At the behest of bayfront residents, the city of Sarasota decided to revisit the traffic study for a major downtown hotel and condominium development nearly three months ago. Now, the city appears to be satisfied with its findings — even if residents are not.
Beginning last year, residents of condominiums such as the Tower Residences at the Ritz Carlton and One Watergate objected to a traffic study conducted by Kimley-Horn and Associates to determine the impact of Vue Sarasota Bay. The development, located at Gulfstream Avenue at U.S. 41, will include 144 condominium units and 250 hotel rooms.
The complaints from residents alleged that the study underestimated the peak-season traffic increases and didn’t outline how internal traffic would be managed. As a result, the city decided to revisit its work in January. After further review, the city indicated at a meeting today that any traffic solutions at nearby intersections wouldn’t include delaying the development of Vue Sarasota Bay.
Tim Litchet, director of Neighborhood and Development Services, is the person responsible for signing off on the study and granting the development its traffic concurrency certificate. He said a preliminary indication from the city attorney’s office was that the study met the city’s minimum legal standards, and that as soon as he got a confirmation in writing, he would sign off on the concurrency certificate.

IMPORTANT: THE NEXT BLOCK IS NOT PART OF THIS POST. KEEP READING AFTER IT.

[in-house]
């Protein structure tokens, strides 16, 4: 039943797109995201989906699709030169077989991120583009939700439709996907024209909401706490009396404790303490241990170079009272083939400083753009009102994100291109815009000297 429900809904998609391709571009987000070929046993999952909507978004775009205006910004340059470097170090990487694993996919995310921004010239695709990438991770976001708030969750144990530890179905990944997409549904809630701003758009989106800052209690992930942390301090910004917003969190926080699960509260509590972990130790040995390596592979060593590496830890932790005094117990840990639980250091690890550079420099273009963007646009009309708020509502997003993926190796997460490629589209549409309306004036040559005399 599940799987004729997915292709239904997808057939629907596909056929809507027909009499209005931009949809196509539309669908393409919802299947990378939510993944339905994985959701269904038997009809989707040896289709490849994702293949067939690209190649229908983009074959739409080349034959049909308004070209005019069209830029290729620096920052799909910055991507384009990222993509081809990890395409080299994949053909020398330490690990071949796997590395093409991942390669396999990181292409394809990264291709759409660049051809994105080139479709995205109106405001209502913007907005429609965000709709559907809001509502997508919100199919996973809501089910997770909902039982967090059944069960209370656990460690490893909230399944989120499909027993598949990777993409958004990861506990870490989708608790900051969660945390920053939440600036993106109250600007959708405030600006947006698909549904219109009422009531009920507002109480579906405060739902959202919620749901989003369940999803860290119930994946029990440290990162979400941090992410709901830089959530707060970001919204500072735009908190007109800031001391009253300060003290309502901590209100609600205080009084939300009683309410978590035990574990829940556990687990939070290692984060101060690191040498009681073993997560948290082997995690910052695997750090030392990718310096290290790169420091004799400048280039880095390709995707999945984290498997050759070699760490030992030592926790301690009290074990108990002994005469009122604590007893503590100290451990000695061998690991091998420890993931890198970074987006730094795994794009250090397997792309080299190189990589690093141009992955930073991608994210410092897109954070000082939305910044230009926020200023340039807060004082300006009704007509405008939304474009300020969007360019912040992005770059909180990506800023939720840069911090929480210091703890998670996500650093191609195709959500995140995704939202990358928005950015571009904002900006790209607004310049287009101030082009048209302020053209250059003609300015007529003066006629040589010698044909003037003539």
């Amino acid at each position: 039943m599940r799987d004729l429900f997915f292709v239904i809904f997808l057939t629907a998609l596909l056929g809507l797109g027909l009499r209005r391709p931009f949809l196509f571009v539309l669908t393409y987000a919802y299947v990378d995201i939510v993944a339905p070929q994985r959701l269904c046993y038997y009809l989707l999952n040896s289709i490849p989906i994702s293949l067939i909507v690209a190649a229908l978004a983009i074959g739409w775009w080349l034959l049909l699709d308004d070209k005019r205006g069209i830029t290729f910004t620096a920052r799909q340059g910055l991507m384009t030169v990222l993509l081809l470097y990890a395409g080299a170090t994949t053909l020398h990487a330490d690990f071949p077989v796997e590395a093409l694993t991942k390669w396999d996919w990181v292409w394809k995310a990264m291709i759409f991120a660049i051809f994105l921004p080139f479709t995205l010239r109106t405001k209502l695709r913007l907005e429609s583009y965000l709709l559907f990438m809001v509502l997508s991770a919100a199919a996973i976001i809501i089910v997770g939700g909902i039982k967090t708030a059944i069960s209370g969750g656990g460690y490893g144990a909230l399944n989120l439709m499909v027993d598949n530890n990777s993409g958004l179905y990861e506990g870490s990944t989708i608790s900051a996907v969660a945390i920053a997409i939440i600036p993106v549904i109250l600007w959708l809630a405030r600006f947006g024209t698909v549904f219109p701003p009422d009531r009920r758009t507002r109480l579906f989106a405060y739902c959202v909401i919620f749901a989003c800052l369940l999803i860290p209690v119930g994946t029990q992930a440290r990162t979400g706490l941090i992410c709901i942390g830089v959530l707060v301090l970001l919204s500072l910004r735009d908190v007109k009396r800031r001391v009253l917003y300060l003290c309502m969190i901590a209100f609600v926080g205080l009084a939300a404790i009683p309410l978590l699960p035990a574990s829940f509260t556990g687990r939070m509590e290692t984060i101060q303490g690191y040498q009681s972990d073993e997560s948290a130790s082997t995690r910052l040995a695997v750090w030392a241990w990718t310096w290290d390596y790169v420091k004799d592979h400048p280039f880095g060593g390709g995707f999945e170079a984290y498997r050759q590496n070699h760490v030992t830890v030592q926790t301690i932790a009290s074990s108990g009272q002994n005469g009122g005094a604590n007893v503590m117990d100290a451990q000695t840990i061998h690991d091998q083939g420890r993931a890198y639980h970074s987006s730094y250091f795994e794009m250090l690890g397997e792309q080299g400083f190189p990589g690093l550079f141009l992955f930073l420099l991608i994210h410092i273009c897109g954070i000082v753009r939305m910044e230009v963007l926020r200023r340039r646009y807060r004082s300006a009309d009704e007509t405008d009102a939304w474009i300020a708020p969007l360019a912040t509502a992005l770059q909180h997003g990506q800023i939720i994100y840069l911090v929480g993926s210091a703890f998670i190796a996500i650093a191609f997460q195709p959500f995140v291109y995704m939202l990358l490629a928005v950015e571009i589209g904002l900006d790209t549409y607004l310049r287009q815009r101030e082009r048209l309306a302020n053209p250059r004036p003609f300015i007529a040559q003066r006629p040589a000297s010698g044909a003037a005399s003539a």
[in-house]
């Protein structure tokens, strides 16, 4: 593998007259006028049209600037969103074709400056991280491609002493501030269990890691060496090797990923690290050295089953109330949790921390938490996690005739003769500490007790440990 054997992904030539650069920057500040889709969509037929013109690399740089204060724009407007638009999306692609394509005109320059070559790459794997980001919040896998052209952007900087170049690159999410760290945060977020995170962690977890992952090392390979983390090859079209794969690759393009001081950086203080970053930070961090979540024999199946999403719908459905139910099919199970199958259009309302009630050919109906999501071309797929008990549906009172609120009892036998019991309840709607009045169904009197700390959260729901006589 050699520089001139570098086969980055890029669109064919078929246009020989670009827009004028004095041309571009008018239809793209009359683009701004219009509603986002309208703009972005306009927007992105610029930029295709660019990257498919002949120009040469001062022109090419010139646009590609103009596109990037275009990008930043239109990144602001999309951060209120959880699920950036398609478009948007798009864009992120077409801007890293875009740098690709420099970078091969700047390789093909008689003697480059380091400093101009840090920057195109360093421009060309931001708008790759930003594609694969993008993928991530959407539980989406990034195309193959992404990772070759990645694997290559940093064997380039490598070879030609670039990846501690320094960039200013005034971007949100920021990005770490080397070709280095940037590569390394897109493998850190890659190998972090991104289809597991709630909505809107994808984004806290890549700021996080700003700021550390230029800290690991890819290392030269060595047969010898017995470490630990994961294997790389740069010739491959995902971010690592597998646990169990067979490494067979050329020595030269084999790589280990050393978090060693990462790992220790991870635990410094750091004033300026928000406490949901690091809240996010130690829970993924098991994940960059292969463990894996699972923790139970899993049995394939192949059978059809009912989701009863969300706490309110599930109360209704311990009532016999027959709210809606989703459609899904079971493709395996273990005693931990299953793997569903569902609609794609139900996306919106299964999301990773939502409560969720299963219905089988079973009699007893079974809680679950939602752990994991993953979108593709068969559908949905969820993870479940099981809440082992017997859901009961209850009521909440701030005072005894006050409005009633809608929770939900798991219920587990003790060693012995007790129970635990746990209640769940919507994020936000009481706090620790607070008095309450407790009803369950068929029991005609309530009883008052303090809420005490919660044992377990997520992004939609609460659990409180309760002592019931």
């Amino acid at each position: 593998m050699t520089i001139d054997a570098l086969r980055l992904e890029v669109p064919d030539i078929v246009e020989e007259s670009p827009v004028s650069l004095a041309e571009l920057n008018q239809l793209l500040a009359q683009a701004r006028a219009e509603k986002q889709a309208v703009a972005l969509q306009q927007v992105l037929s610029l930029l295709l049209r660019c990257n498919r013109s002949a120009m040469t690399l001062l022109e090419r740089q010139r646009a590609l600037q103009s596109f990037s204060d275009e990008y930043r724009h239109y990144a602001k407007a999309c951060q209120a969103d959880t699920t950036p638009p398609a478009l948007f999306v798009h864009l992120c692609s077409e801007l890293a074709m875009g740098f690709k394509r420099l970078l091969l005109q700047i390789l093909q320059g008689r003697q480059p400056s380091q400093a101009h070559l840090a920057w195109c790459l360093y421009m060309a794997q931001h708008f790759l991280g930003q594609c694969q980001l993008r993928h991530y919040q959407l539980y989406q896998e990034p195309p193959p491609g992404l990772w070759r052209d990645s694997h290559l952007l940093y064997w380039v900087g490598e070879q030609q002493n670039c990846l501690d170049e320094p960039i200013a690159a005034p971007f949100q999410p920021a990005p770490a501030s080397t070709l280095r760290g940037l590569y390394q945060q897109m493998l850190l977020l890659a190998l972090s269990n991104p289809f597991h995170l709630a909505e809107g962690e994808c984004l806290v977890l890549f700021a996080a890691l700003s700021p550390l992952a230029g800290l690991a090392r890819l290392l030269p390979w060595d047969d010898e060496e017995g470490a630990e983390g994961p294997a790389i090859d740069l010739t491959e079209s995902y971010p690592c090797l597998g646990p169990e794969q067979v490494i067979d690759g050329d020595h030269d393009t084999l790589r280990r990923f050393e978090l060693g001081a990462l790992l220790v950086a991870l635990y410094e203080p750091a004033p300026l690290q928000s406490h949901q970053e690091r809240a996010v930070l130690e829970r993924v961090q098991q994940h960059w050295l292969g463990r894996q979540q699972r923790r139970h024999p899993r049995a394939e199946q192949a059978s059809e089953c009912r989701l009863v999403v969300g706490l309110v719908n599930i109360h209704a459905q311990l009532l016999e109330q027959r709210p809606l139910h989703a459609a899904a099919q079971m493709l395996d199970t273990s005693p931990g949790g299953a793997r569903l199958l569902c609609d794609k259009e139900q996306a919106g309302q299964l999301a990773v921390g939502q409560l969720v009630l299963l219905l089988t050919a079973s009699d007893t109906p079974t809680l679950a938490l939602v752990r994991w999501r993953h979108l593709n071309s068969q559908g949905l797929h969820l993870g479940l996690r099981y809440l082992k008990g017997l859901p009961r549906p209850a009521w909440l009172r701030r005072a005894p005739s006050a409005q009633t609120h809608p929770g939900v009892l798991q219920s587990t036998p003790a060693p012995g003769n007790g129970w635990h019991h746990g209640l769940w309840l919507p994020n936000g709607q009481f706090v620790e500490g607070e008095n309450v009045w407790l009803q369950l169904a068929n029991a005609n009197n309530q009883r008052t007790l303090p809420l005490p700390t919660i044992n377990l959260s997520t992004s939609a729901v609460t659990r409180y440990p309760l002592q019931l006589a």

Many residents objected to Litchet’s use of the word "minimum," arguing that the existing traffic problems at Gulfstream and U.S. 41, as well as other nearby intersections, demanded a higher standard. Litchet said he had no means to delay a development that met the criteria outlined in the city code.
“Maybe part of the long-term solution is looking at some of those standards,” Litchet said. “I have to apply the standards in the code.”
Even after additional study, Kimley-Horn determined Vue Sarasota Bay would not add enough traffic to demand traffic mitigation efforts from the developer beyond what is already required. The study indicated the additional traffic would not create roadway conditions that exceed 115% of the acceptable level-of-service standard established by the city, meeting the requirements outlined in the code.
City representatives at the meeting said the city was working on several short- and long-term efforts to improve the flow of traffic in that area. Those efforts include signal synchronization, expected to be in place in May, and proposed roundabouts at Fruitvile Road and Gulfstream, which are still years away from completion.
For more information about the updated Vue Sarasota Bay traffic study, pick up a copy of Thursday’s Sarasota Observer.
Contact David Conway at [email protected].